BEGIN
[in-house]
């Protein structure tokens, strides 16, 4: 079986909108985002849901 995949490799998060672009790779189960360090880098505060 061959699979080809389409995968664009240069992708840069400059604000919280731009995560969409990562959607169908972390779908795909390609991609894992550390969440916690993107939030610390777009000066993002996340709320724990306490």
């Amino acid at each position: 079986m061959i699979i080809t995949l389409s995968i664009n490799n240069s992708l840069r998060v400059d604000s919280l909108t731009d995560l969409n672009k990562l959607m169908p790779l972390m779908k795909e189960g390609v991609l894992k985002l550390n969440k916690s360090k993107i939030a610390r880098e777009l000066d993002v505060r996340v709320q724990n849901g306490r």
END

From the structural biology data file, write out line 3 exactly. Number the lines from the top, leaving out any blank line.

């Amino acid at each position: 079986m061959i699979i080809t995949l389409s995968i664009n490799n240069s992708l840069r998060v400059d604000s919280l909108t731009d995560l969409n672009k990562l959607m169908p790779l972390m779908k795909e189960g390609v991609l894992k985002l550390n969440k916690s360090k993107i939030a610390r880098e777009l000066d993002v505060r996340v709320q724990n849901g306490r």